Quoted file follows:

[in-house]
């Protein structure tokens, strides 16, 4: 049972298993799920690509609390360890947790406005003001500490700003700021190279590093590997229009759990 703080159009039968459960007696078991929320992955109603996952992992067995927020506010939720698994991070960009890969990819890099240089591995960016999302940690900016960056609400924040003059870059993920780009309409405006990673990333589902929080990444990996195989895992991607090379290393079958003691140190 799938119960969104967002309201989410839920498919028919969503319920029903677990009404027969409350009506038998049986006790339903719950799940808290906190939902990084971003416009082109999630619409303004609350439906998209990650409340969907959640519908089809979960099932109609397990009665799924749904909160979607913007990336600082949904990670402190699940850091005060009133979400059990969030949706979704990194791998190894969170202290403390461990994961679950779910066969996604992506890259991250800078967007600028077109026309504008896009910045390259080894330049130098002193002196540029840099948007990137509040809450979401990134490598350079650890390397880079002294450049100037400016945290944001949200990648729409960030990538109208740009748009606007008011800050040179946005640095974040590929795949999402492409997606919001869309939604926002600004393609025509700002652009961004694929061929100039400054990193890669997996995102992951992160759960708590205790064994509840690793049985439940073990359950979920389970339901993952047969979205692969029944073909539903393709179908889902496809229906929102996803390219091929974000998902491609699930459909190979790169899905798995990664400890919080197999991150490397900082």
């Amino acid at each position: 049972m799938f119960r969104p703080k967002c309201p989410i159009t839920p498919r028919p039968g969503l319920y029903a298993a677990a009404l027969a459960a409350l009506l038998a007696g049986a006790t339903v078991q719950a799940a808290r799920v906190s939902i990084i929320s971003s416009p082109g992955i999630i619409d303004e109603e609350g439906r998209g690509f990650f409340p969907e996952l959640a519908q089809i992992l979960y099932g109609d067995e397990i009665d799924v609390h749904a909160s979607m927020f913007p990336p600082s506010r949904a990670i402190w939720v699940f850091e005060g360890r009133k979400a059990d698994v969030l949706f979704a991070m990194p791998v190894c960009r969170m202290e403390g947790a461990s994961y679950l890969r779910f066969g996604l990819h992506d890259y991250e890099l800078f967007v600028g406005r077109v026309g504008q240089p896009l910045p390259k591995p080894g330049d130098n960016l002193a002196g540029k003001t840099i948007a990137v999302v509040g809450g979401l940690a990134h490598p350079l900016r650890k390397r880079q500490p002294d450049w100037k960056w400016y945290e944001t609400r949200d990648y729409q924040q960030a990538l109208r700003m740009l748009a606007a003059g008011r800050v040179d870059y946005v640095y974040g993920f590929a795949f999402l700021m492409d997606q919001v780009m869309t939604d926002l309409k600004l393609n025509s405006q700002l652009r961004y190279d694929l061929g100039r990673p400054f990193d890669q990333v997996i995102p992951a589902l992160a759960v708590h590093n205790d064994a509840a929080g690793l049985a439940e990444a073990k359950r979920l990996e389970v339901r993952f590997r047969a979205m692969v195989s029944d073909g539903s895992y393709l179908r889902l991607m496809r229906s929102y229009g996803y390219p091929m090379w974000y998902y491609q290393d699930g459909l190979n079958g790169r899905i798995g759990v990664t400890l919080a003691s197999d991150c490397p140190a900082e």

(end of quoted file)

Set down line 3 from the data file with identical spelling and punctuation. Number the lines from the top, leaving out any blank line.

């Amino acid at each position: 049972m799938f119960r969104p703080k967002c309201p989410i159009t839920p498919r028919p039968g969503l319920y029903a298993a677990a009404l027969a459960a409350l009506l038998a007696g049986a006790t339903v078991q719950a799940a808290r799920v906190s939902i990084i929320s971003s416009p082109g992955i999630i619409d303004e109603e609350g439906r998209g690509f990650f409340p969907e996952l959640a519908q089809i992992l979960y099932g109609d067995e397990i009665d799924v609390h749904a909160s979607m927020f913007p990336p600082s506010r949904a990670i402190w939720v699940f850091e005060g360890r009133k979400a059990d698994v969030l949706f979704a991070m990194p791998v190894c960009r969170m202290e403390g947790a461990s994961y679950l890969r779910f066969g996604l990819h992506d890259y991250e890099l800078f967007v600028g406005r077109v026309g504008q240089p896009l910045p390259k591995p080894g330049d130098n960016l002193a002196g540029k003001t840099i948007a990137v999302v509040g809450g979401l940690a990134h490598p350079l900016r650890k390397r880079q500490p002294d450049w100037k960056w400016y945290e944001t609400r949200d990648y729409q924040q960030a990538l109208r700003m740009l748009a606007a003059g008011r800050v040179d870059y946005v640095y974040g993920f590929a795949f999402l700021m492409d997606q919001v780009m869309t939604d926002l309409k600004l393609n025509s405006q700002l652009r961004y190279d694929l061929g100039r990673p400054f990193d890669q990333v997996i995102p992951a589902l992160a759960v708590h590093n205790d064994a509840a929080g690793l049985a439940e990444a073990k359950r979920l990996e389970v339901r993952f590997r047969a979205m692969v195989s029944d073909g539903s895992y393709l179908r889902l991607m496809r229906s929102y229009g996803y390219p091929m090379w974000y998902y491609q290393d699930g459909l190979n079958g790169r899905i798995g759990v990664t400890l919080a003691s197999d991150c490397p140190a900082e």